This kind of ‘optioneering’, as Davies dubbed it, where architects do more than is required, had to be guarded against as it inevitably stretched the resources allocated to a project. Architects had to be better at setting parameters, however unnatural that was to a profession driven by its desire to deliver its best for a client. Jeffery called it a ‘boy scout’ mentality that was leading architects to over-deliver in terms of proposals.
Compounding this is the reticence with which architects address change-management.
‘We are really bad at claiming fees for change,’ said Bacon, who thought the profession would do well to learn from Design and Build contractors regarding what needs to be delivered. ‘They bring a great discipline in terms of identifying exactly the drawings you are going to hand to them at a certain point in time and that is good for architects.’
The accuracy in allocating resources to certain projects became more complex when architects tried to balance a desirable one-off commission against more straightforward work by streamlining resources on the latter. With one project funding another, Sargent noted, the quality of data feeding back from the project management system was crucial to success. ‘It’s the classic case with any database system,’ he said. ‘It’s garbage in, garbage out. We discovered huge flaws in our system when we realised it was double counting holiday for instance. Now we have three rates: a timesheet rate, a break-even base rate, and a rate we want to target in the market because that’s the only way to deal with the foibles in computer land.’
But overall, architectural practices were less afraid of hard data then they used to be, said Davies, and perception was the key to this. ‘Rather than seeing it as cracking the whip, you start to use the information – perhaps for a fee on another job,’ she said.
We are really bad at claiming fees for change
In developing a strong business culture among new recruits, Jeffery revealed that, as part of their training, Part 1 students at his practice were included on commercial review meetings with the finance director. ‘What we say is: the profit and your profit share is tied up with you in the project.’ Indeed, instilling a sense of ownership into each project was pivotal to making it work and in turn be profitable. It tapped into current debate regarding ‘oven-ready students’ and whether there was sufficient talent coming through to plug a burgeoning skills shortage.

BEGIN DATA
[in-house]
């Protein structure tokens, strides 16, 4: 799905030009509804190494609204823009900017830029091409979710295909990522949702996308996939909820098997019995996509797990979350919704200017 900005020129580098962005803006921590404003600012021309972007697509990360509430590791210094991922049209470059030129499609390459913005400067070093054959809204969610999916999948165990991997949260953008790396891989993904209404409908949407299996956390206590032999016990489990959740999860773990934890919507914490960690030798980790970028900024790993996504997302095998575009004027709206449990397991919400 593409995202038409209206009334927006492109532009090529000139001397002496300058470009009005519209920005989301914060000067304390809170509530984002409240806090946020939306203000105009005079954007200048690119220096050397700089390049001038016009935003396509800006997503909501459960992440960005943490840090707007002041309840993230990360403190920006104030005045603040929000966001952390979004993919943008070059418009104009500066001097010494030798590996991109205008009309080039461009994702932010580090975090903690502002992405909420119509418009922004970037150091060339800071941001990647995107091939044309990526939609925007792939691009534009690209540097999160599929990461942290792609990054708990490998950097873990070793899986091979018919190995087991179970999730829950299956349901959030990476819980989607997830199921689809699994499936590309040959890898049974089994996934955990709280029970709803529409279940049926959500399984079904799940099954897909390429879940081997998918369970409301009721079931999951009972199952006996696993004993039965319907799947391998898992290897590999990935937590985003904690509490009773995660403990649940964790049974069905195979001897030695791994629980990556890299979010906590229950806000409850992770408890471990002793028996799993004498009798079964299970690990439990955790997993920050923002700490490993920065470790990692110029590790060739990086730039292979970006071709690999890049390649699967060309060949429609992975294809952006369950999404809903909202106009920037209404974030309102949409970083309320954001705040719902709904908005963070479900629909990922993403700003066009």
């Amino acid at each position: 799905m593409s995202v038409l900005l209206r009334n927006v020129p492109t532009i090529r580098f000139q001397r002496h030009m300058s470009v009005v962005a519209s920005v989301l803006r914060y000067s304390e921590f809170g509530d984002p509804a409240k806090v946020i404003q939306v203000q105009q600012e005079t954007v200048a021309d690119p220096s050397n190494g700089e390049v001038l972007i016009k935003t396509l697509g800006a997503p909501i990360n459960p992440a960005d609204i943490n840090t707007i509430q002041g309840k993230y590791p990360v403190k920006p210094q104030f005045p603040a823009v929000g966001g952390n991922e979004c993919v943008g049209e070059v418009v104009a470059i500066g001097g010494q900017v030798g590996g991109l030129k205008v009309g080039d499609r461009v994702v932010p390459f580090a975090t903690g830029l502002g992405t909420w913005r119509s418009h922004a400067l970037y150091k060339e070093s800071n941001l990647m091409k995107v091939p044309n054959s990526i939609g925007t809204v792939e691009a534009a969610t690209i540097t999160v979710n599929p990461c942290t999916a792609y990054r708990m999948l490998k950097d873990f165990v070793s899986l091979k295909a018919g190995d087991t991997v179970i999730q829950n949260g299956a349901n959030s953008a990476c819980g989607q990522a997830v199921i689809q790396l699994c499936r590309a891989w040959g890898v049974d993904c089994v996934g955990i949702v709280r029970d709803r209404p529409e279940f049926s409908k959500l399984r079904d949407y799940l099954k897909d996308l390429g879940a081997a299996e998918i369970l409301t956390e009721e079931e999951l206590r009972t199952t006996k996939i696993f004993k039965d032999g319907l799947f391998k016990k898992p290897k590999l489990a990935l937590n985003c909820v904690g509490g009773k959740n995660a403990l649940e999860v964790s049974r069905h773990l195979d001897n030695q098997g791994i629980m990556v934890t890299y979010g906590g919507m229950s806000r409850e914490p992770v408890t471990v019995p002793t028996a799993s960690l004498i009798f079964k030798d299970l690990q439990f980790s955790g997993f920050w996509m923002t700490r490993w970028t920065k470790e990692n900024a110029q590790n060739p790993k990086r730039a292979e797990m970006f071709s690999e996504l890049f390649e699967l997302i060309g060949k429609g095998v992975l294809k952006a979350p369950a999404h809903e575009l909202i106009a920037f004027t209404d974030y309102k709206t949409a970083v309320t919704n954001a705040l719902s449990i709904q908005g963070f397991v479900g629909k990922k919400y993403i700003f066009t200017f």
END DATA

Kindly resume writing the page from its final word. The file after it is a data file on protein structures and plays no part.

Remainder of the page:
McCafferty said architecture was losing highly skilled women owing to the difficulty of returning to work part time.
‘There is a whole knowledge base out there that is not coming back into the profession because the incentives just aren’t great enough,’ she said.
It wasn’t only skilled architects that were in short supply, the panel thought, but a set of skills around the peripheries of the industry, which were nevertheless fundamental to delivering a building. For the most part, universities were failing to teach skills such as BIM coordination, BIM modelling data and data input, said Sargent. ‘Someone that’s got the Revit skills is just non-existent in the academic world,’ he said. King, however, said that overseas staff from Asia, New Zealand, Australia and South Africa proved highly skilled in programs such as Revit, filling a skills gap left by their UK counterparts.
That said, he added that establishing closer ties with universities such as the Bartlett paid dividends in identifying and recruiting talent. ‘We are willing to sponsor them through their Part 1 or Part 2, or give Part 3s the needed site experience,’ he said. ‘If you are willing to actually put something into it, most schools I think will reciprocate.’
Ultimately, the skills shortage might be the factor that forces a boost in fees. At a very basic level, without sufficient personnel to meet the demands of the market, practices will have to turn work away. ‘This will be one of the fundamentals that will start to realign fee levels,’ Gamble concluded.
Jo Bacon, partner, Allies and Morrison
Ceri Davies, associate director, Allford Hall Monaghan Morris
Peter Gamble, senior partner, Holder Mathias
Tim Jeffery, partner, Ryder
David King,director, HOK
Christian Male, practice partner, SimpsonHaugh & Partners
Jo McCafferty, director, Levitt Bernstein
Rob Sargent, board director, Stride Treglown
Kevin Van Kirk, architect, Deltek
Blair Pringle, business director, Deltek